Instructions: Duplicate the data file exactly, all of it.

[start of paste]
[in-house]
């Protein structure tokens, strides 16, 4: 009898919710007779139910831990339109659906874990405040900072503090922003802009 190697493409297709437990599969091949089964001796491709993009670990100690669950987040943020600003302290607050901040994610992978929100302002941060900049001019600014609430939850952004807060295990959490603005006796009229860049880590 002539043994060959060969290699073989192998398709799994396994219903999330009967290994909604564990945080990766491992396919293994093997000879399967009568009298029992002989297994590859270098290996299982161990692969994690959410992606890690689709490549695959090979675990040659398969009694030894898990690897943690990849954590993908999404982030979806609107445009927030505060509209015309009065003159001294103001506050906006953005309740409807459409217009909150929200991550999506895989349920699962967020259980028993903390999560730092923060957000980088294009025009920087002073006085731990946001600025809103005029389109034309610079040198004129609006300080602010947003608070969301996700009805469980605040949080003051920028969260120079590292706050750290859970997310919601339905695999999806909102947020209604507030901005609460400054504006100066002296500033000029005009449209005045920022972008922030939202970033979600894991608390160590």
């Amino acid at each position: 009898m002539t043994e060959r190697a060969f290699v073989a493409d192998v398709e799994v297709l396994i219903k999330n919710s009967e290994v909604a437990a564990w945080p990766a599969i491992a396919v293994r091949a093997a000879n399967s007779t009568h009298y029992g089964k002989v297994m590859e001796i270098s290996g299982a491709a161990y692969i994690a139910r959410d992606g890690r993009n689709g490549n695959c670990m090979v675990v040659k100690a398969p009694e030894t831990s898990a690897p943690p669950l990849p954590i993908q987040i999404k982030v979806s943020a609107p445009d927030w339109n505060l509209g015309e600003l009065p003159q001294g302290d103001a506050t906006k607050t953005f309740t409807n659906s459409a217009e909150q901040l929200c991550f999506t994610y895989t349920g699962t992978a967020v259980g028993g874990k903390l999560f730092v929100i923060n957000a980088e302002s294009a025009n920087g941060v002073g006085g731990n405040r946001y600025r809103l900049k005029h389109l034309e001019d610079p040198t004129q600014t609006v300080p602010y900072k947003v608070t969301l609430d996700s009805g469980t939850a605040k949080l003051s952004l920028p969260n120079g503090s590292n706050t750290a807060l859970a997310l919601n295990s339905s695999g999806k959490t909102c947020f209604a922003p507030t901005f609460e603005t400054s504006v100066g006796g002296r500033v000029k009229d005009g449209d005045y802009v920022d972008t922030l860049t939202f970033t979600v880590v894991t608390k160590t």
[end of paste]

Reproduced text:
[in-house]
């Protein structure tokens, strides 16, 4: 009898919710007779139910831990339109659906874990405040900072503090922003802009 190697493409297709437990599969091949089964001796491709993009670990100690669950987040943020600003302290607050901040994610992978929100302002941060900049001019600014609430939850952004807060295990959490603005006796009229860049880590 002539043994060959060969290699073989192998398709799994396994219903999330009967290994909604564990945080990766491992396919293994093997000879399967009568009298029992002989297994590859270098290996299982161990692969994690959410992606890690689709490549695959090979675990040659398969009694030894898990690897943690990849954590993908999404982030979806609107445009927030505060509209015309009065003159001294103001506050906006953005309740409807459409217009909150929200991550999506895989349920699962967020259980028993903390999560730092923060957000980088294009025009920087002073006085731990946001600025809103005029389109034309610079040198004129609006300080602010947003608070969301996700009805469980605040949080003051920028969260120079590292706050750290859970997310919601339905695999999806909102947020209604507030901005609460400054504006100066002296500033000029005009449209005045920022972008922030939202970033979600894991608390160590």
């Amino acid at each position: 009898m002539t043994e060959r190697a060969f290699v073989a493409d192998v398709e799994v297709l396994i219903k999330n919710s009967e290994v909604a437990a564990w945080p990766a599969i491992a396919v293994r091949a093997a000879n399967s007779t009568h009298y029992g089964k002989v297994m590859e001796i270098s290996g299982a491709a161990y692969i994690a139910r959410d992606g890690r993009n689709g490549n695959c670990m090979v675990v040659k100690a398969p009694e030894t831990s898990a690897p943690p669950l990849p954590i993908q987040i999404k982030v979806s943020a609107p445009d927030w339109n505060l509209g015309e600003l009065p003159q001294g302290d103001a506050t906006k607050t953005f309740t409807n659906s459409a217009e909150q901040l929200c991550f999506t994610y895989t349920g699962t992978a967020v259980g028993g874990k903390l999560f730092v929100i923060n957000a980088e302002s294009a025009n920087g941060v002073g006085g731990n405040r946001y600025r809103l900049k005029h389109l034309e001019d610079p040198t004129q600014t609006v300080p602010y900072k947003v608070t969301l609430d996700s009805g469980t939850a605040k949080l003051s952004l920028p969260n120079g503090s590292n706050t750290a807060l859970a997310l919601n295990s339905s695999g999806k959490t909102c947020f209604a922003p507030t901005f609460e603005t400054s504006v100066g006796g002296r500033v000029k009229d005009g449209d005045y802009v920022d972008t922030l860049t939202f970033t979600v880590v894991t608390k160590t």